Urinary IgM excretion: a reliable marker for adverse pregnancy outcomes in women with chronic kidney disease
Chronic kidney disease (CKD) pregnancies are at high risk of developing adverse outcomes. In non-pregnant subjects with CKD, higher urinary IgM levels are associated with poor renal survival and higher rates of cardiovascular deaths. In this study, we assessed whether urinary IgM levels are associated with an increased risk of adverse pregnancy outcomes (APO) in CKD pregnancies.
We performed a nested case–control study within a cohort of CKD patients with singleton pregnancies attended at a tertiary care hospital. The study included 90 CKD patients who eventually developed one or more APO and 77 CKD patients who did not. Urinary IgM excretion was determined from the 24-h urine samples at enrollment by an ultrasensitive enzyme immunoassay.
The risk for combined APO and for preeclampsia (PE) was higher among women with urinary IgM and proteinuria levels values in the highest quartile or with CKD stages 4–5 (odds ratios, OR ≥ 2.9), compared with the lowest quartile or with CKD stage 1. Urinary IgM levels were more closely associated with the risk of either combined or specific APO (PE, preterm birth, and for having a small-for-gestational-age infant; OR ≥ 5.9) than either the degree of total proteinuria or CKD stages. Among patients with CKD stage 1, the risk of combined APO, PE, and preterm birth was higher in women with urinary IgM levels values in the highest quartile (OR ≥ 4.8), compared with the three lower quartiles, independently of proteinuria.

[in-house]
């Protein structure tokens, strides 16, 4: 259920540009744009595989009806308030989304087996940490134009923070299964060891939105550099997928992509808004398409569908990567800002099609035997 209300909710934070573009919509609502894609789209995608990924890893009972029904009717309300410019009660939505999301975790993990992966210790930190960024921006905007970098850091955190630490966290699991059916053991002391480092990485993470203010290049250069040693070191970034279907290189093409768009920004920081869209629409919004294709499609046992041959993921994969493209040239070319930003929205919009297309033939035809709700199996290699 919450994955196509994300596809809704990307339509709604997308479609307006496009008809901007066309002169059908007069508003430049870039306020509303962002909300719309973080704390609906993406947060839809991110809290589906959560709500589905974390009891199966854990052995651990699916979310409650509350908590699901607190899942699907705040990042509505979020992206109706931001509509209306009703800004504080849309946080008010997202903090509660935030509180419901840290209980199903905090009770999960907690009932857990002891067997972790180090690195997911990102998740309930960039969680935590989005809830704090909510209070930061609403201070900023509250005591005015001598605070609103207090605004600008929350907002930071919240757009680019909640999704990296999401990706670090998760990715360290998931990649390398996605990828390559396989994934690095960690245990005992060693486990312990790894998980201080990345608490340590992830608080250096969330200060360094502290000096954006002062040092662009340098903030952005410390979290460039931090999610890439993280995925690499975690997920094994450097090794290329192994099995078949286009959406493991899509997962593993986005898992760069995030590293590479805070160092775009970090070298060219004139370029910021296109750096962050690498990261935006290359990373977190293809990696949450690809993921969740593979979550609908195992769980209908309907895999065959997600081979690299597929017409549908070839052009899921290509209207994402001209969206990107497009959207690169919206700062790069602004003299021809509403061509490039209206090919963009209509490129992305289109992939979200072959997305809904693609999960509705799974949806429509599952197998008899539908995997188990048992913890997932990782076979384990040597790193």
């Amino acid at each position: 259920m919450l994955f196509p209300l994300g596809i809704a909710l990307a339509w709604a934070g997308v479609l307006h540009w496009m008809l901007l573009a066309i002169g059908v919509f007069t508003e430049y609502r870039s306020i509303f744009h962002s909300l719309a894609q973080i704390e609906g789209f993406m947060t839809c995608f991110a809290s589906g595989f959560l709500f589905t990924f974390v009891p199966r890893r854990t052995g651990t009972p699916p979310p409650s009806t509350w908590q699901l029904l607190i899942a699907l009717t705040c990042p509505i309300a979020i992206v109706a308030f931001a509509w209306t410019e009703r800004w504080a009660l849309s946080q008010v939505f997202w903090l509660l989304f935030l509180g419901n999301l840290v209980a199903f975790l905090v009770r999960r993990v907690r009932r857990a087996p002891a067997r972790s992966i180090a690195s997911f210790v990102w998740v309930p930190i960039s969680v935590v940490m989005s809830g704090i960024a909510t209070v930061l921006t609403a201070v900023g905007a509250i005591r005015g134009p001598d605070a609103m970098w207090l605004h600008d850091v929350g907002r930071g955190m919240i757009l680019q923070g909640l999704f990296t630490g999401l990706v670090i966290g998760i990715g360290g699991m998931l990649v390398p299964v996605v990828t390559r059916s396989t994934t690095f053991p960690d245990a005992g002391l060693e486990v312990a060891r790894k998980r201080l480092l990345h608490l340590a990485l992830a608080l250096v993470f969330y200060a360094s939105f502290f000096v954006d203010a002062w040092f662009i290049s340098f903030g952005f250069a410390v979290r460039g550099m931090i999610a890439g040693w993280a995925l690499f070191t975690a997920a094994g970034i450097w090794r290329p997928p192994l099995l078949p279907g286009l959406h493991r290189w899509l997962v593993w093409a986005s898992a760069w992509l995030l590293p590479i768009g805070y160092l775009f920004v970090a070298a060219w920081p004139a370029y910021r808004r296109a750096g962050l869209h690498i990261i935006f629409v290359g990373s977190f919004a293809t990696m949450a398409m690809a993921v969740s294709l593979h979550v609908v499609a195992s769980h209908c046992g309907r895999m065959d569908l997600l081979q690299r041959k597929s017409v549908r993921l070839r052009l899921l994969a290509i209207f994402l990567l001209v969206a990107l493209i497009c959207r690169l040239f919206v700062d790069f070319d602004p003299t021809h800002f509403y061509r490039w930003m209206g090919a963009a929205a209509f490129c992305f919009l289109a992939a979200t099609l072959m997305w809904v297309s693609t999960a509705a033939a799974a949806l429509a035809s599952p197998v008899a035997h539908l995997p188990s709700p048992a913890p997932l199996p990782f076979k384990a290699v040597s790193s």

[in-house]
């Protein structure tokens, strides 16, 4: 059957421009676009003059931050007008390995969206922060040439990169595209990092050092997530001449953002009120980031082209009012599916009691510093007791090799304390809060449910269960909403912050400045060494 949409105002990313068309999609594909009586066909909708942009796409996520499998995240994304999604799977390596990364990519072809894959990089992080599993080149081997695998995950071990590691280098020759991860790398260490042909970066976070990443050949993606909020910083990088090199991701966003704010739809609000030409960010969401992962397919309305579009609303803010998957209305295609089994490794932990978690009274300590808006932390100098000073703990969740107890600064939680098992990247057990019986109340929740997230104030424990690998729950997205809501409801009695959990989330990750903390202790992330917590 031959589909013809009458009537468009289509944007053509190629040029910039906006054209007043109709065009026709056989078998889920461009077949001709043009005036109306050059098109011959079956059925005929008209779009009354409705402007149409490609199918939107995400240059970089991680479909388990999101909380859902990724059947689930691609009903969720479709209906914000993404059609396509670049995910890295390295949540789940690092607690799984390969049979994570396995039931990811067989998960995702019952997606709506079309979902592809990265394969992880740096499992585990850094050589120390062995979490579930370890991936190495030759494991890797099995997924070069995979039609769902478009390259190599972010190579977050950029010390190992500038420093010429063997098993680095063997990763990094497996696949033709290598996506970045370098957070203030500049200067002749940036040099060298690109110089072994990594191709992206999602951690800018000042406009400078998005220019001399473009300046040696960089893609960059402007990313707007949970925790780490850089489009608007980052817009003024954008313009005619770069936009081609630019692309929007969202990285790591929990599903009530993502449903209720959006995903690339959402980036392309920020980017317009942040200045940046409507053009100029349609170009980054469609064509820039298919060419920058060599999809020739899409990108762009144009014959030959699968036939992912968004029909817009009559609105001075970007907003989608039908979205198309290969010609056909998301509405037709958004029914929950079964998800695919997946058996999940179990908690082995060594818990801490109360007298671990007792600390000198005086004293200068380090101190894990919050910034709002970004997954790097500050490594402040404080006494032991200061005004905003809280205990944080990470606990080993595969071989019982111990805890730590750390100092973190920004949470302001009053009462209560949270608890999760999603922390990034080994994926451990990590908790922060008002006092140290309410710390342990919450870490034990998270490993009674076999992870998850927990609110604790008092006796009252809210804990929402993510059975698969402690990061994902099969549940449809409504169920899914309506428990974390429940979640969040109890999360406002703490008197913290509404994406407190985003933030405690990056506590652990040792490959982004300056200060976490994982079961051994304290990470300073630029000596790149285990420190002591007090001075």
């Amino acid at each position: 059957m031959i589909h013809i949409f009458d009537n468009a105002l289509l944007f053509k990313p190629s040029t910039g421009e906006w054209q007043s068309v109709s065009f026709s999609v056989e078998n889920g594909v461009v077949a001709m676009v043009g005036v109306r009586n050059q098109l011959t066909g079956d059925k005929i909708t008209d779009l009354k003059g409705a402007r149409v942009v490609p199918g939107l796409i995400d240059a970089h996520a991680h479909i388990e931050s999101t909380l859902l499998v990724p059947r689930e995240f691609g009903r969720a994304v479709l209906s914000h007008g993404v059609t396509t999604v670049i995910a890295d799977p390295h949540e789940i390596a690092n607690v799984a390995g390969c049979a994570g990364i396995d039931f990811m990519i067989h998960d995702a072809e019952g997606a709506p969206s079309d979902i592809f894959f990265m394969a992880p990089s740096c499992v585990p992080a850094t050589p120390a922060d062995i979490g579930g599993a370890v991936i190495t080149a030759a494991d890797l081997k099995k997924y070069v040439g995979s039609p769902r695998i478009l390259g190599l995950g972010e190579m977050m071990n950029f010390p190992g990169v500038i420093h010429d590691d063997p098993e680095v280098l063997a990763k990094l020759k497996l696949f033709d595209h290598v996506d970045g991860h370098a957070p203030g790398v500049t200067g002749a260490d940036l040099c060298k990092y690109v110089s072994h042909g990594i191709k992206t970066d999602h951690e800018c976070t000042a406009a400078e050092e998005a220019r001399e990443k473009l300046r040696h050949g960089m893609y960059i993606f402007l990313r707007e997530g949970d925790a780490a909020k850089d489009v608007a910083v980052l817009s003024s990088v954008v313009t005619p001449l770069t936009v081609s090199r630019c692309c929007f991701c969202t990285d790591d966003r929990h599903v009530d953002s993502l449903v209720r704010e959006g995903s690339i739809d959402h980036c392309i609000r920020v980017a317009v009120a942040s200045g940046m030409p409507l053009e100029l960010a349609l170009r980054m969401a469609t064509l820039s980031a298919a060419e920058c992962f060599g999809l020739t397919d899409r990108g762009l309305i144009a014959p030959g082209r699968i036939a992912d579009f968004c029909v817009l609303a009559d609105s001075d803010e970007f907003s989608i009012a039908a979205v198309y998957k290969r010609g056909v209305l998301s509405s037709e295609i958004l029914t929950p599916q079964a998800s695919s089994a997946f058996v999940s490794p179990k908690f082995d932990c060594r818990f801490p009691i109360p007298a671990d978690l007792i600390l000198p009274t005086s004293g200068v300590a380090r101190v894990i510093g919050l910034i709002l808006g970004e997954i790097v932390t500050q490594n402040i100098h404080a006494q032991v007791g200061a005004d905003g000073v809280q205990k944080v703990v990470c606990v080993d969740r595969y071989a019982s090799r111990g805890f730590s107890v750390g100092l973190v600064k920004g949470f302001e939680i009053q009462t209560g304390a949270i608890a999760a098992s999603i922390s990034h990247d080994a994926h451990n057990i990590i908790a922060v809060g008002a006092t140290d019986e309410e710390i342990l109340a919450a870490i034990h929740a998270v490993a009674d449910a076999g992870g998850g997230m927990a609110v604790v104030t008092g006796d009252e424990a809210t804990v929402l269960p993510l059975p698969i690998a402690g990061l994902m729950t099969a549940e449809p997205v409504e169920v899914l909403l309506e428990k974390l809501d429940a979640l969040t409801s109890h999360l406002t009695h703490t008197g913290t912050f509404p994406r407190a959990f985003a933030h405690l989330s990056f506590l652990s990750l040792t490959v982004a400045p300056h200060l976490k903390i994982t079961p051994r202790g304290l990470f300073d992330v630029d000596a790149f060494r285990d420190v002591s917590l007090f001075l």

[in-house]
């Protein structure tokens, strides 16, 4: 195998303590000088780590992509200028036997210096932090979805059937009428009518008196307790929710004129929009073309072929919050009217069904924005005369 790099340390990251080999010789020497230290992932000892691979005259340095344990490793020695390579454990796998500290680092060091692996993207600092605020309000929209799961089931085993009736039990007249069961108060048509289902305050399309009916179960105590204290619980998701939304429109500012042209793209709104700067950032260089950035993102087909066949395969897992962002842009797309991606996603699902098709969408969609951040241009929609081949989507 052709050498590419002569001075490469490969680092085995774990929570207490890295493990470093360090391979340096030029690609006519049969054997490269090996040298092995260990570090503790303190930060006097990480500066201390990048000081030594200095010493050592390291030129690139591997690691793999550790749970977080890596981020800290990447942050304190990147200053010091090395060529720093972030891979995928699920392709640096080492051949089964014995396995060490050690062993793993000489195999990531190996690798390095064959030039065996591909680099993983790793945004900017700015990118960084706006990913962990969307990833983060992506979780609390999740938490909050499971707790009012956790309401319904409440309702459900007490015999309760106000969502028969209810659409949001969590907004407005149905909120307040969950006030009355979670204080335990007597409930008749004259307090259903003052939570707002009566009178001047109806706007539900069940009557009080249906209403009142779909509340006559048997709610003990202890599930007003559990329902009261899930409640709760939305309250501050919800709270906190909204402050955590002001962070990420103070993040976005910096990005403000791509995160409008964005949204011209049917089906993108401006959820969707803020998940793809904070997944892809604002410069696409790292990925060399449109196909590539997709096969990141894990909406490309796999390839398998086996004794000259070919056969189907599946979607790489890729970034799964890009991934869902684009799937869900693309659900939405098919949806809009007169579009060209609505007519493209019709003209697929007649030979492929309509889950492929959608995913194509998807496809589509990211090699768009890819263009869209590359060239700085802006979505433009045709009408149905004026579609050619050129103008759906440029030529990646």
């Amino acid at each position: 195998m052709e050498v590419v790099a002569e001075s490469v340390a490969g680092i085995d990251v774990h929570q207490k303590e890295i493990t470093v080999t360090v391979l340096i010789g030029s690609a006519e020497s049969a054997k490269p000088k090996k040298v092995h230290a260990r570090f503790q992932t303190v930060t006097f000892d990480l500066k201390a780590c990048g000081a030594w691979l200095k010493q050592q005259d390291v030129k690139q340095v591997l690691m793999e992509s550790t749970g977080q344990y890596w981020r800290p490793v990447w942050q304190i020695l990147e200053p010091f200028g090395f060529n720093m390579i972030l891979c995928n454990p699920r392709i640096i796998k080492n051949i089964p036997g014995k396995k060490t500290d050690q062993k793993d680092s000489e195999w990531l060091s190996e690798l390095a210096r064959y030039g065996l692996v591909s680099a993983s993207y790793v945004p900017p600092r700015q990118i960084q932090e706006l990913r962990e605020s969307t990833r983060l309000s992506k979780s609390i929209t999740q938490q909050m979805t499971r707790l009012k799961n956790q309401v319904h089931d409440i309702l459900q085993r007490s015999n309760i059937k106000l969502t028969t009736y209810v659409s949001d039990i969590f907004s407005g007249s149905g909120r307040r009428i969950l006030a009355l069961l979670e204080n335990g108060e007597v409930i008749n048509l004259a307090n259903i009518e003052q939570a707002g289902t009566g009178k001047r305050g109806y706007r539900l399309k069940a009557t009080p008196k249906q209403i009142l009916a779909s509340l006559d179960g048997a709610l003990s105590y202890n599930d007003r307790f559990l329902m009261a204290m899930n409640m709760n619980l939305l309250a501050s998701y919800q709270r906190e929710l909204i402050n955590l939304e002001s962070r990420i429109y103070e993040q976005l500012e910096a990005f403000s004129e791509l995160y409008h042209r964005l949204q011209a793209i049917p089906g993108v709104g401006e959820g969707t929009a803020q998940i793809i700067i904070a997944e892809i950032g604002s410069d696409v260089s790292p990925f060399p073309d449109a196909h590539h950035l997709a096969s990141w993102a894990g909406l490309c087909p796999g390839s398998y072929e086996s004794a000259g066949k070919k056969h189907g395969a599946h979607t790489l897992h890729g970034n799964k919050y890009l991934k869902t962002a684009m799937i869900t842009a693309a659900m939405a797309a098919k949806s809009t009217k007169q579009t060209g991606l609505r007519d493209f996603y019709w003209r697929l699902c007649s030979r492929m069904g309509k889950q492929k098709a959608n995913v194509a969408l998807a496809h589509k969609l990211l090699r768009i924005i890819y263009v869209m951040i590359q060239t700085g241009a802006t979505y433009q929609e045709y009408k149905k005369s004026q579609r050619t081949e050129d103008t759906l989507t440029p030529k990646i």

In CKD pregnancies, at the time of initial evaluation, proteinuria and CKD stage are associated with increased risk of combined APO. However, urinary IgM concentrations appear to be better predictors of an adverse outcome and may be useful for risk stratification in CKD pregnancies.